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MIT Technology Review

  • Reiner Kraft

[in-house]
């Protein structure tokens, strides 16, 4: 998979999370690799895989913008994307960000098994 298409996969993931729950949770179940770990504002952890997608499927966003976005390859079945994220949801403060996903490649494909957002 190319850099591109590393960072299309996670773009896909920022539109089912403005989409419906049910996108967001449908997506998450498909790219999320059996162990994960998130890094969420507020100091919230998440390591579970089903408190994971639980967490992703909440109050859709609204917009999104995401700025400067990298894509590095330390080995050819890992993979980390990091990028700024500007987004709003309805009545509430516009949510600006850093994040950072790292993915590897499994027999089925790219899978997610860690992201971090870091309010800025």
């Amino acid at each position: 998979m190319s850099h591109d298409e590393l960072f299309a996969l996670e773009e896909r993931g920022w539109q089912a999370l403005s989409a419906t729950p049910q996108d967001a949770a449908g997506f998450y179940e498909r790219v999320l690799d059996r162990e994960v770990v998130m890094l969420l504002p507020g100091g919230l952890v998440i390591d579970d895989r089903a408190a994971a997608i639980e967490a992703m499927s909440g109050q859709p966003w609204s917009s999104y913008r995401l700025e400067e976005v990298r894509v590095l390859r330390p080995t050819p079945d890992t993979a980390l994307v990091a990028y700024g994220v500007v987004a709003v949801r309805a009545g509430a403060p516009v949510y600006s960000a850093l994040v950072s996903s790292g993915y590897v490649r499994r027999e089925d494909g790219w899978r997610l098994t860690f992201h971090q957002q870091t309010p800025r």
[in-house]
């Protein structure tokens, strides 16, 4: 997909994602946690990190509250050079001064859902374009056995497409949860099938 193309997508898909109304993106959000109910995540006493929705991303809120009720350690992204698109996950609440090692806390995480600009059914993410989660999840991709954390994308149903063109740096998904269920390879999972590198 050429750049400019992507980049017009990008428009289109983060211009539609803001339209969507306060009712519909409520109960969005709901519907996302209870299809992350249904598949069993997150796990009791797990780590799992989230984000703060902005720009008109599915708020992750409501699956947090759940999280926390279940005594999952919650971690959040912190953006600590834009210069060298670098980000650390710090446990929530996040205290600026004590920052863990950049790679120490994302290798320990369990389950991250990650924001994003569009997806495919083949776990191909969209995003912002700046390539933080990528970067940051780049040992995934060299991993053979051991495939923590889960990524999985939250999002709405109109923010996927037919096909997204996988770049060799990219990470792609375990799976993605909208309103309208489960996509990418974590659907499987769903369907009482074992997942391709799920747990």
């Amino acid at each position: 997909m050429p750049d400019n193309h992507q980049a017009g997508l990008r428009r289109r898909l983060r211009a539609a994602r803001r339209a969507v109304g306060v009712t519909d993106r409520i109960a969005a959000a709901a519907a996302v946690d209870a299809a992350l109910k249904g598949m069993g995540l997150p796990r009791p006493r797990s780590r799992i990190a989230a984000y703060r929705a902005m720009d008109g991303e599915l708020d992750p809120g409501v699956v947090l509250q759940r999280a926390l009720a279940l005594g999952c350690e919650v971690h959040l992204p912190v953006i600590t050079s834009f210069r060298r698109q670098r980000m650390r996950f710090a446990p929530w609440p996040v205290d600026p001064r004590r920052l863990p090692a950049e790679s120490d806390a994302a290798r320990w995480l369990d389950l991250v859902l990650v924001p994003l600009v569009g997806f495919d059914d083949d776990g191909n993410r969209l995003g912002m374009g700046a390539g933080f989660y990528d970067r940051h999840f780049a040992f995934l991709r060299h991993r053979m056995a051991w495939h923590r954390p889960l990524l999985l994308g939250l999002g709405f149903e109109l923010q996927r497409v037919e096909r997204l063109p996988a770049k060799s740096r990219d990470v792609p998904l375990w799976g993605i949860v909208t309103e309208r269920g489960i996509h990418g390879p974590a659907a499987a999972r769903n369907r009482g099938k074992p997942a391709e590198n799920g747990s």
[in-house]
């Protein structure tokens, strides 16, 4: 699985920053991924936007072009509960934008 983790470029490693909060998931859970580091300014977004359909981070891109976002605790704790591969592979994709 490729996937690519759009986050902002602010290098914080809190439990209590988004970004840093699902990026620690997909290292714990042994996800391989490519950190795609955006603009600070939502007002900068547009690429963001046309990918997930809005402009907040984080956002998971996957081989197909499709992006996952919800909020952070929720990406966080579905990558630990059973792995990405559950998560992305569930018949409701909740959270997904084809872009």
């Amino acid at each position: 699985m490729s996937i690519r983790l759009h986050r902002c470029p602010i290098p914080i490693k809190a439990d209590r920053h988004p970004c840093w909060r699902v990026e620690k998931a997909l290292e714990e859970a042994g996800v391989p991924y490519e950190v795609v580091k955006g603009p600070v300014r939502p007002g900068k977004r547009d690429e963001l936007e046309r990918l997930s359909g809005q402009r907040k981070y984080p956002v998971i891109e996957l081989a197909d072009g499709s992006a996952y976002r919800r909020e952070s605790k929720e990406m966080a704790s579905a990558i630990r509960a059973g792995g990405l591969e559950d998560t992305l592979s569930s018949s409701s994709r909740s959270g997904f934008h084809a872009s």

The Internet is a great set of parts. Reiner Kraft wants to make them a more valuable whole. One way is to exploit the many computers linked to the Internet to solve massive computing tasks that no single computer could handle well. Kraft coinvented a program that parcels out such tasks over the Internet to thousands of PCs; each solves its morsel, and the program integrates the solutions. In 1998,IBM applied for a patent based on Kraft’s distributed- computing scheme, which is used increasingly to crack computing problems. Kraft then created jCentral and xCentral—custom search engines for IBM’s programmers. They search and return Java and XML programs, respectively—the software behind many Web applications— and nothing else. This allows the company’s programmers (and non-IBMers, too) to much more efficiently build libraries of code for creating advanced applications that leverage the Internet’s capabilities. Kraft has cranked out numerous other programs that integrate Internet functions and has filed 80 patent applications. Despite his prolific youth, however, Kraft frets about what’s been left undone. “I worry,” he says, “that I am missing some good opportunities.”